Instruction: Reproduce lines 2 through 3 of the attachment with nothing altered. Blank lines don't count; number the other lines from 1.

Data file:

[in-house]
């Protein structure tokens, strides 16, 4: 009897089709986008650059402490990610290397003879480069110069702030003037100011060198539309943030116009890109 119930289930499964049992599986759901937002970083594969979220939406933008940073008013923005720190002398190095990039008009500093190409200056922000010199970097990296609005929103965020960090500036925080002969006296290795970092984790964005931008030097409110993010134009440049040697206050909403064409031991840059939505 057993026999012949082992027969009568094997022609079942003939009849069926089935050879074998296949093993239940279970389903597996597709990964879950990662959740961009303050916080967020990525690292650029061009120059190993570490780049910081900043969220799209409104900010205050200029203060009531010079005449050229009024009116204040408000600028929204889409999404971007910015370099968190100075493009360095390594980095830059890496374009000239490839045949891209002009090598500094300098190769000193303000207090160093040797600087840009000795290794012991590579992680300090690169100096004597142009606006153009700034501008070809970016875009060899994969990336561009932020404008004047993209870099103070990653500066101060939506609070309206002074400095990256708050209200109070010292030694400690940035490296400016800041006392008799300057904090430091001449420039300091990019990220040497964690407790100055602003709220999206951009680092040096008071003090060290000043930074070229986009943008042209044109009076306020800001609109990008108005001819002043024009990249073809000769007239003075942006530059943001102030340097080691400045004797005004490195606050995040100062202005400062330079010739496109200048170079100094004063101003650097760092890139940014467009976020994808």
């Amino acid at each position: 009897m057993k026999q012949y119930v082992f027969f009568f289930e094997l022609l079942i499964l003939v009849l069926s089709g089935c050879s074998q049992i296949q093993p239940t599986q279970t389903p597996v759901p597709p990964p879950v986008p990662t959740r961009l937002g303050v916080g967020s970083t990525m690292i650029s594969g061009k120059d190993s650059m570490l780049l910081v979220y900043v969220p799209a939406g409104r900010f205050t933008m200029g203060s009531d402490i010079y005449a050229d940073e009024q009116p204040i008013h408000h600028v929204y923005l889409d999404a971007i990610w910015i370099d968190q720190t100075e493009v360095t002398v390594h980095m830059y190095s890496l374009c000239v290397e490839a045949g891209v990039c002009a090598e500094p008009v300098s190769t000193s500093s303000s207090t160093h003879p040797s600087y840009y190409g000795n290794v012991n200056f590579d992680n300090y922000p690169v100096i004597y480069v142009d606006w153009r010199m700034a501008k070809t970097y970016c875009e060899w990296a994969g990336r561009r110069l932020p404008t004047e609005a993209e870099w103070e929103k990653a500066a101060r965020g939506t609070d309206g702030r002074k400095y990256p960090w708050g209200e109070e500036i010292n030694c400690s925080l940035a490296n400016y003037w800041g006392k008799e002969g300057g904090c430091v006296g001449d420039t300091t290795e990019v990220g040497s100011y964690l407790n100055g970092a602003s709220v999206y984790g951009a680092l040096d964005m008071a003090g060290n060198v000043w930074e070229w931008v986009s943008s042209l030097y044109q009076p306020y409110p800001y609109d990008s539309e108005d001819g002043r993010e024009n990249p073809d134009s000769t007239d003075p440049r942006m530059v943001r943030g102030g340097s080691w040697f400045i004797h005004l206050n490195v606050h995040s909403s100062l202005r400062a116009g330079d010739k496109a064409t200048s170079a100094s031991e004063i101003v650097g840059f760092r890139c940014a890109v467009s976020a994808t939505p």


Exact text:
């Protein structure tokens, strides 16, 4: 009897089709986008650059402490990610290397003879480069110069702030003037100011060198539309943030116009890109 119930289930499964049992599986759901937002970083594969979220939406933008940073008013923005720190002398190095990039008009500093190409200056922000010199970097990296609005929103965020960090500036925080002969006296290795970092984790964005931008030097409110993010134009440049040697206050909403064409031991840059939505 057993026999012949082992027969009568094997022609079942003939009849069926089935050879074998296949093993239940279970389903597996597709990964879950990662959740961009303050916080967020990525690292650029061009120059190993570490780049910081900043969220799209409104900010205050200029203060009531010079005449050229009024009116204040408000600028929204889409999404971007910015370099968190100075493009360095390594980095830059890496374009000239490839045949891209002009090598500094300098190769000193303000207090160093040797600087840009000795290794012991590579992680300090690169100096004597142009606006153009700034501008070809970016875009060899994969990336561009932020404008004047993209870099103070990653500066101060939506609070309206002074400095990256708050209200109070010292030694400690940035490296400016800041006392008799300057904090430091001449420039300091990019990220040497964690407790100055602003709220999206951009680092040096008071003090060290000043930074070229986009943008042209044109009076306020800001609109990008108005001819002043024009990249073809000769007239003075942006530059943001102030340097080691400045004797005004490195606050995040100062202005400062330079010739496109200048170079100094004063101003650097760092890139940014467009976020994808």
């Amino acid at each position: 009897m057993k026999q012949y119930v082992f027969f009568f289930e094997l022609l079942i499964l003939v009849l069926s089709g089935c050879s074998q049992i296949q093993p239940t599986q279970t389903p597996v759901p597709p990964p879950v986008p990662t959740r961009l937002g303050v916080g967020s970083t990525m690292i650029s594969g061009k120059d190993s650059m570490l780049l910081v979220y900043v969220p799209a939406g409104r900010f205050t933008m200029g203060s009531d402490i010079y005449a050229d940073e009024q009116p204040i008013h408000h600028v929204y923005l889409d999404a971007i990610w910015i370099d968190q720190t100075e493009v360095t002398v390594h980095m830059y190095s890496l374009c000239v290397e490839a045949g891209v990039c002009a090598e500094p008009v300098s190769t000193s500093s303000s207090t160093h003879p040797s600087y840009y190409g000795n290794v012991n200056f590579d992680n300090y922000p690169v100096i004597y480069v142009d606006w153009r010199m700034a501008k070809t970097y970016c875009e060899w990296a994969g990336r561009r110069l932020p404008t004047e609005a993209e870099w103070e929103k990653a500066a101060r965020g939506t609070d309206g702030r002074k400095y990256p960090w708050g209200e109070e500036i010292n030694c400690s925080l940035a490296n400016y003037w800041g006392k008799e002969g300057g904090c430091v006296g001449d420039t300091t290795e990019v990220g040497s100011y964690l407790n100055g970092a602003s709220v999206y984790g951009a680092l040096d964005m008071a003090g060290n060198v000043w930074e070229w931008v986009s943008s042209l030097y044109q009076p306020y409110p800001y609109d990008s539309e108005d001819g002043r993010e024009n990249p073809d134009s000769t007239d003075p440049r942006m530059v943001r943030g102030g340097s080691w040697f400045i004797h005004l206050n490195v606050h995040s909403s100062l202005r400062a116009g330079d010739k496109a064409t200048s170079a100094s031991e004063i101003v650097g840059f760092r890139c940014a890109v467009s976020a994808t939505p």